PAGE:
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commit 6c6d8e0872a8f32f407a3e7896d67a6eb03c7ae1 (patch)
parent da01dbab9576be786ebccfd97ac3640b43c340f1
Author: Alex Karle <>
Date:   Fri, 20 May 2022 00:19:11 -0400

blog: Add post about

Mwww/blog/index.txt | 1+
Awww/blog/starting-a-tilde.txt | 82+++++++++++++++++++++++++++++++++++++++++++++++++++++++++++++++++++++++++++++++
2 files changed, 83 insertions(+), 0 deletions(-)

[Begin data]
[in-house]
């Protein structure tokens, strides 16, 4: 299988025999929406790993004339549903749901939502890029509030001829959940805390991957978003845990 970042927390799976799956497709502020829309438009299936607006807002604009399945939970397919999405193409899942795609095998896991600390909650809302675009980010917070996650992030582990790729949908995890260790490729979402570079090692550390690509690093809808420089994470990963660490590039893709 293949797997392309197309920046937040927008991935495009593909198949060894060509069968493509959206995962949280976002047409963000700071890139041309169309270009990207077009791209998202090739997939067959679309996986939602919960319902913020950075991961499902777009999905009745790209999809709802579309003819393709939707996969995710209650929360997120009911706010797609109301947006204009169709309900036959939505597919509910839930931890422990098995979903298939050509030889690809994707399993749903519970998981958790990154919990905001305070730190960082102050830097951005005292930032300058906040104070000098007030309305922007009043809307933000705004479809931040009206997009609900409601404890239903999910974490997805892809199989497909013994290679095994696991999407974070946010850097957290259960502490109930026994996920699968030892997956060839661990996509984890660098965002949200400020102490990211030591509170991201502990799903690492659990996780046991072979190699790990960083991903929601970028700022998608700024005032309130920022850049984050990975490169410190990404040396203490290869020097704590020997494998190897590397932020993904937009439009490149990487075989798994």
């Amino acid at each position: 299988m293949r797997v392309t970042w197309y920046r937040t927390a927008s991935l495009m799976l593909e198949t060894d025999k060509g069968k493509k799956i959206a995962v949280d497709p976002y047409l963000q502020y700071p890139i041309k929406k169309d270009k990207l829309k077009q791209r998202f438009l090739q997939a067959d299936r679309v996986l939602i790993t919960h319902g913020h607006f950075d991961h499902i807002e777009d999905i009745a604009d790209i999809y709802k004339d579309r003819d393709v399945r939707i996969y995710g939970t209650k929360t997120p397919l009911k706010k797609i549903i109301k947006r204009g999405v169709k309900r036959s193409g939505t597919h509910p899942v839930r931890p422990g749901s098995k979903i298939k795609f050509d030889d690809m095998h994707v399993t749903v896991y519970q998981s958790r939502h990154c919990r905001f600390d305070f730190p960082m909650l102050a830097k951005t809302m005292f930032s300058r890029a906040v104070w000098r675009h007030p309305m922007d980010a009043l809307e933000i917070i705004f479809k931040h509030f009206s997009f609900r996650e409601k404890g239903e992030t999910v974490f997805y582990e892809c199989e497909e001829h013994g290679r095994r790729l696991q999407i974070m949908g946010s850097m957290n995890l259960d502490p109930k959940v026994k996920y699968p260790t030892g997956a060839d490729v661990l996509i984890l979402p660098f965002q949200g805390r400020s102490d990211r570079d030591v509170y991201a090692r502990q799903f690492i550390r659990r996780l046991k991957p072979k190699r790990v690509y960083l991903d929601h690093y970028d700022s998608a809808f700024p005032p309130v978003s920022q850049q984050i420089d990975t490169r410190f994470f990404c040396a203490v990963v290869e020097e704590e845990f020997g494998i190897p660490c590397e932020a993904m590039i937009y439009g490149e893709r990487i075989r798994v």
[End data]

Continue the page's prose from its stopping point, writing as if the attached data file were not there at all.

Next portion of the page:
diff --git a/www/blog/index.txt b/www/blog/index.txt @@ -12,6 +12,7 @@ For an up to date list of software/hardware I use, see ## 2022 +- 05/22 [Starting a Tilde Community for Fun and the Learnings](/blog/starting-a-tilde.html) - 05/22 [Typesetting a Resume with `mandoc(1)`](/blog/mandoc-resume.html) - 04/22 [Exploring Acme, Plan 9, and `NO_COLOR`](/blog/exploring-plan9.html) diff --git a/www/blog/starting-a-tilde.txt b/www/blog/starting-a-tilde.txt @@ -0,0 +1,82 @@ +# Starting a Tilde Community for Fun and the Learnings + +_Published: May 19, 2022_ + +Like most good projects, this one started with a name: _garbash_. + +The name was my friend [Anthony's]( idea. +It came out of a PR review as a self-deprecating take on his bash +code (which actually turned out to be mine). + +We laughed and I realized the domain was for sale, so I snagged it +and resolved to find its purpose later. + +That purpose came in the form of starting a small tilde community +together: []( +For those unfamiliar, a [tilde]( is a public UNIX system, +usually combining external services (web hosting) with a small +internal social network (local only IRC, `talk(1)`, etc). It's +a harkening back to the days when UNIX was a multi-user system-- +a fun escape from the complexities and ephemerality of modern +container based infrastructure. + +In this blog post, I don't want to go too much into the technical +setup (I wrote [detailed notes]( and +published [all the configs]( +Instead I want to write about the experience creating it. + +I wasn't sure I'd ever write this post. +Originally I thought I'd keep garbash separate from my personal +portfolio. There's a certain feeling of freedom when coding, +writing, or self-hosting services without association to a career or +professional life (something that has touched this blog more recently). +I imagine it's how writers feel when using a nom de plume. + +But ultimately, I spent days on garbash, and it's a project that I'm +really proud of. It's something I do want associated with me, +and above all I want to broadcast it in hopes that someone finds +the collective research, configs, or notes valuable. + +## Reflections on Success + +On the outside, garbash might look like a failure or abandoned side +project. A "budding tilde" with only two users--the admins. +And while it's true that we never quite got around to making it a +larger community, garbash was, to me, a massive success. + +The simplest win was that I got to explore new technologies. Having +a sandbox to set up services I've always wanted to use proved +invaluable in terms of learning. The best example of this is email; +almost every hackernews comment will tell you *not* to self host +it. Don't even try! You'll forget some DNS record and big senders +will mark your domain as bad. You'll never be able to reach their +inboxes. Well, with garbash, I was able to say "so what" and +[set up email addresses with OpenSMTPD]( +fully featured with DKIM signing and proper SPF and DMARC records. + +Better yet, the act of pairing and explaining services I've set up +before like [git hosting via `stagit(1)`]( +or [a Wireguard VPN tunnel for internal services]( +solidified my mental model of the technologies. Writing scripts +together to automate things like setting up users or Wireguard +key management was both fun and a chance to share coding +tips and tricks. + +But best of all, I came away from garbash with a stronger friendship. +We [set up an IRC server]( +expecting it to be the hub of the network. Instead it became our +preferred way to chat just the two of us about life and tech. + +We may still find friends who want to join, but if we don't +that's OK; as a project it's been one of my favorites. To +Anthony--thanks for all the good times pairing and for agreeing +to take on such an out-there project. + +## Conclusion + +If there's one takeaway from this post, it's not just to +try self-hosting your services--_find a friend to set them up with +you and learn from each other._ + +And of course feel free to use what we wrote as a +[starting place]('s all FOSS!